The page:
Freelance writers are often encouraged to find a niche. By focusing on a specific niche, you position yourself as an expert in that area and can charge more for your expertise. One niche many freelance writers overlook is e-commerce copywriting. If you have a knack for sales copy, writing for multi-channel e-commerce clients is a varied and lucrative niche. Here’s what multi-channel e-commerce copywriting involves and how it can boost your income.What is multi-channel e-commerce copywriting? How can it help you as a freelance writer? Click To Tweet
SEO copywriting involves optimizing web pages for the purpose of generating traffic. Besides challenges in other niches like technical writing, SEO copywriters face the unique challenge of achieving optimization and getting the attention of an audience.
Optimization is important, but SEO copywriting has moved on to a more customer-focused approach. It is not enough to write content and simply put in relevant keywords in the right amount. Now you have to catch the attention of the target audience; both existing clients and prospective clients. Once your clients visit your website, you have to convince them to stay with you. [Read more…]
For more than a decade, landing pages have become increasingly popular and more widely used by just about individual and business that owns a website.
The reason for the continuous uptick is because landing pages are a stellar solution for optimizing conversions for sales, downloads, email acquisition, and various other KPIs.
Landing pages serve as a vehicle for a brand to target interested audiences with relevant offerings that are valuable to those individuals. What sets landing pages aside from most web destinations is that viewers arrive with a specific intention, as opposed to merely browsing. [Read more…]
From an outsider’s perspective, developing a sales page may look easy. Sometimes it only has a few sentences of text, a visual, and a couple of buttons.
However, as any copywriter knows, creating a high converting sales page is anything but easy. It’s actually one of the most challenging things you’ll ever do. [Read more…]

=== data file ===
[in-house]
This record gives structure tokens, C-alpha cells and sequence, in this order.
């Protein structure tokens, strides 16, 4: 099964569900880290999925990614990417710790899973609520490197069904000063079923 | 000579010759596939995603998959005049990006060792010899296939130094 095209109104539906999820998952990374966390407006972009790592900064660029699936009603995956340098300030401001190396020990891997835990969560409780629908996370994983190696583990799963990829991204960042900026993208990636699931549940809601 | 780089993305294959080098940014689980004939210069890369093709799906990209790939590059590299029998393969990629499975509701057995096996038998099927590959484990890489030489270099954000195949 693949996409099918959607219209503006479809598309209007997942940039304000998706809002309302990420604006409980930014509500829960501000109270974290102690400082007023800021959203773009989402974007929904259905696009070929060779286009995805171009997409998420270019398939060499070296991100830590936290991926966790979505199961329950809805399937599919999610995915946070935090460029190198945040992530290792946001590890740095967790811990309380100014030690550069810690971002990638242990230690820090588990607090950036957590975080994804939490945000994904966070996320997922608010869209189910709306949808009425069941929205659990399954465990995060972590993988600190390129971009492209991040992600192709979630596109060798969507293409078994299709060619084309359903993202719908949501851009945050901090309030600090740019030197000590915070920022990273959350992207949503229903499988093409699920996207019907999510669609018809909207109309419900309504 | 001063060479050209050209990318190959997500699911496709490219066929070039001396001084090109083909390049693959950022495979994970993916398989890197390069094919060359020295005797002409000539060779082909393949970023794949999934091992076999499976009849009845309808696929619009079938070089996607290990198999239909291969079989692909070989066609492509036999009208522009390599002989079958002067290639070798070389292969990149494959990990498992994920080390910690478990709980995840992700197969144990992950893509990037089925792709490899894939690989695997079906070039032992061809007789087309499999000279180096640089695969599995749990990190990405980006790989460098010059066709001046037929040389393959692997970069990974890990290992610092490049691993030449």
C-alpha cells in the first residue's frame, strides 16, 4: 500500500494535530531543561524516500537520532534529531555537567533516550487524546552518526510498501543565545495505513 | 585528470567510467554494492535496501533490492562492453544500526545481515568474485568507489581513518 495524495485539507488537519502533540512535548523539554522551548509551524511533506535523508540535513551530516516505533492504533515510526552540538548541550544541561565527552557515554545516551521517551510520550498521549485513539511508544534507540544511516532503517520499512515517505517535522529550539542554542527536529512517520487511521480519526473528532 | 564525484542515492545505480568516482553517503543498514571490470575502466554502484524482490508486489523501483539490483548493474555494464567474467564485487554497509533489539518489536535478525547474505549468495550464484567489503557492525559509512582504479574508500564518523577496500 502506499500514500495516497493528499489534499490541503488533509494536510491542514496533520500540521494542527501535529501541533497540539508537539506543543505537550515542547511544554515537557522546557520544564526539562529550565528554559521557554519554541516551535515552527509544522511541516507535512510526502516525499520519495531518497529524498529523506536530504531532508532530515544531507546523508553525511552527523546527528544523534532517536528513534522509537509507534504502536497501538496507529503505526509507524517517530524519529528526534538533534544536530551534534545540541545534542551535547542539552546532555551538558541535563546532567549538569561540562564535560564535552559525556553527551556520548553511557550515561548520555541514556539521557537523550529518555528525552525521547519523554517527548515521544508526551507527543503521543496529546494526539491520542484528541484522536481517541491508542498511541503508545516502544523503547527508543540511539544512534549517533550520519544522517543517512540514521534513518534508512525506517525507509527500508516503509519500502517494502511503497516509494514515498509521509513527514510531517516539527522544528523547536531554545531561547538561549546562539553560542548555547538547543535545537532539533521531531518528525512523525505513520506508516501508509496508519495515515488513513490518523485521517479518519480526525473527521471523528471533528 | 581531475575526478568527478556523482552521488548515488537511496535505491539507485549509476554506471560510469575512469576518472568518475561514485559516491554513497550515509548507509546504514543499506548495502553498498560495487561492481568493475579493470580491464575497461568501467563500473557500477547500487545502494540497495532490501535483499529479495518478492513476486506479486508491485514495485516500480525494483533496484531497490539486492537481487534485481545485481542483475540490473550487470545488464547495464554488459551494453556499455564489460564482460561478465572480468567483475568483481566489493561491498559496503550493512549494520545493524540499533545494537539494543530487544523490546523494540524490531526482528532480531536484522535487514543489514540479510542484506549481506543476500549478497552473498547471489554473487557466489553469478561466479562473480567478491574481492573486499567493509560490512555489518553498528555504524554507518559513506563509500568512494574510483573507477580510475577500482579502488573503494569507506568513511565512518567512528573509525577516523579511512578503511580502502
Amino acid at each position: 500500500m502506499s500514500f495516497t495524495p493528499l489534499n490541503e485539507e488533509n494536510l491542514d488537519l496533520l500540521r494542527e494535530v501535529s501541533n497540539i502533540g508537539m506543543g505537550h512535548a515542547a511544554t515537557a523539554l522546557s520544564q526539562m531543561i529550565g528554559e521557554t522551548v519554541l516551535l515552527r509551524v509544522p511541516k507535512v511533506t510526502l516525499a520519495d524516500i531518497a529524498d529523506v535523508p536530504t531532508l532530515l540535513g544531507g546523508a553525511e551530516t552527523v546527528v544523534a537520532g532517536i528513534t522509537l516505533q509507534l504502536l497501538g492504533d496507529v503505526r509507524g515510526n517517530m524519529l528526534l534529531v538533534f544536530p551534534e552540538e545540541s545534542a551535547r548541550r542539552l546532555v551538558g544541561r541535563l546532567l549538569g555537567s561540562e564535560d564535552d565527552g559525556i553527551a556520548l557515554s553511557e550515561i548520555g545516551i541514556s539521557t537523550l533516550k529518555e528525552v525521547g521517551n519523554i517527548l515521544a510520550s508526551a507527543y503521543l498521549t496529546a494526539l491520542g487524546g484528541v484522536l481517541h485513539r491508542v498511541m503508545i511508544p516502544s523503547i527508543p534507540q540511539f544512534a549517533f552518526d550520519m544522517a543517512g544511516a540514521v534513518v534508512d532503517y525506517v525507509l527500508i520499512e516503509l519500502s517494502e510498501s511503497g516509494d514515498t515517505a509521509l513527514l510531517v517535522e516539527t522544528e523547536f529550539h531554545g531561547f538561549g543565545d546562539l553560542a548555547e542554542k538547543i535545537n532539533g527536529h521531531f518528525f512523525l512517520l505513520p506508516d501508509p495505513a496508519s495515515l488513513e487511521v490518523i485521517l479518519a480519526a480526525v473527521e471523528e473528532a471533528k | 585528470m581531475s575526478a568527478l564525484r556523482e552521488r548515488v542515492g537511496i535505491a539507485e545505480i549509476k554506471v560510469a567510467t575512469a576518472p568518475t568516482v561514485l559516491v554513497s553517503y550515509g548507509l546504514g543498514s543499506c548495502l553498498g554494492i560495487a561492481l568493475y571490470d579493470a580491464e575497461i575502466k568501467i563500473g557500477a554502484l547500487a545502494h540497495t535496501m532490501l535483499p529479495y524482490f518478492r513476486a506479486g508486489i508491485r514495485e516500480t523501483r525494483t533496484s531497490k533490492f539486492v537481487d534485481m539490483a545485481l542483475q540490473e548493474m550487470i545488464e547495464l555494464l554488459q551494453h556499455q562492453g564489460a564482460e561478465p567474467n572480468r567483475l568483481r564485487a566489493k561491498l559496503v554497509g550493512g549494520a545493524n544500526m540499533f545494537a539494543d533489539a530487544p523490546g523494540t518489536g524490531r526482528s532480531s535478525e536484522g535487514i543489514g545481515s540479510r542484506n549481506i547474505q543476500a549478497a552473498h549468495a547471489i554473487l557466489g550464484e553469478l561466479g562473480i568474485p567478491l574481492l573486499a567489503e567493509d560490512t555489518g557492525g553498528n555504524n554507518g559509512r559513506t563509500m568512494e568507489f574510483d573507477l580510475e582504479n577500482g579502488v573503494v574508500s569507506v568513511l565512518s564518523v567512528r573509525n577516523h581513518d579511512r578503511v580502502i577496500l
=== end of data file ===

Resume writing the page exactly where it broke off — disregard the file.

As a freelance writer, the more variety you’re able to offer in your services, the more profitable your business will be. If you want to increase your earnings significantly, one skill that you absolutely must master is landing page copywriting. If you can write high-converting copy, you’ll be in high demand all year round.
Landing page copywriting is simple and complicated at the same time. The good news is that you can learn to write landing pages that make readers into customers; landing pages that will make clients come to you.
When many freelance writers start out, they assume that by focusing on word choice, readability, sentence structure, and great grammar, they can tackle any job with appropriate aplomb, and while it’s true that all of these are important, writing well is really just the baseline from which a good freelance writer works.
The gigs you get as a freelance writer assume a certain level of quality and craft, but what you’re writing for determines exactly what you need to achieve. Like it or not, pithy wordplay may never be as big of a deal to your clients as it is to you – especially if you’re writing for B2B. Much of the writing you’re going to do will have some aspect of a sales pitch inherent within it, whether that sales pitch is directed at a search engine, a consumer, or another business. So why not embrace it? Marketing and writing well — especially when it comes to B2B — function best when they’re two peas in a pod.
Here are five reasons why B2B freelance writers are the best marketers in disguise. [Read more…]
Last year, I shared a quiz titled “What Type of Freelance Writing Gig Suits You Best?“, and if you took it and got “copywriting” as the result, you’ll love this post. Actually, even if you didn’t get that result, the chances are you’re doing some copywriting work – whether you realize it or not.
Copywriting is an often used term, sometimes inaccurately.
That’s where the ultimate guide to copywriting comes in handy – very handy. [Read more…]
In college you learn to abide by AP style, write in neat paragraphs and an academic tone. In the traditional writing format, these rules transferred nicely. However, when it comes to modern mediums, otherwise known as web writing, these rules generally don’t apply. While grammar should still be pristine, it’s more about the content than anything else. As an editor, it’s important that you have an eye for these key differences. [Read more…]
It’s something many people forget because freelance writing can be a self-defeating endeavor even for those with strong academic skills. It isn’t like completing a math problem where everything has a logical place and you’re guaranteed to do fine so long as the dots are properly connected.
Writing is the brooding cousin of painting. Whereas painters use brush strokes to convey an image, writers craft visions with words. The picture is framed by words designed to influence the reader’s perception of whatever is being conveyed. Word choice and flow are important in capturing and maintaining the reader’s interest.
In the course of more than a decade as a full-time writer – mostly for U.S. metropolitan daily newspapers – I have learned from extremely talented wordsmiths who passed on practical advice.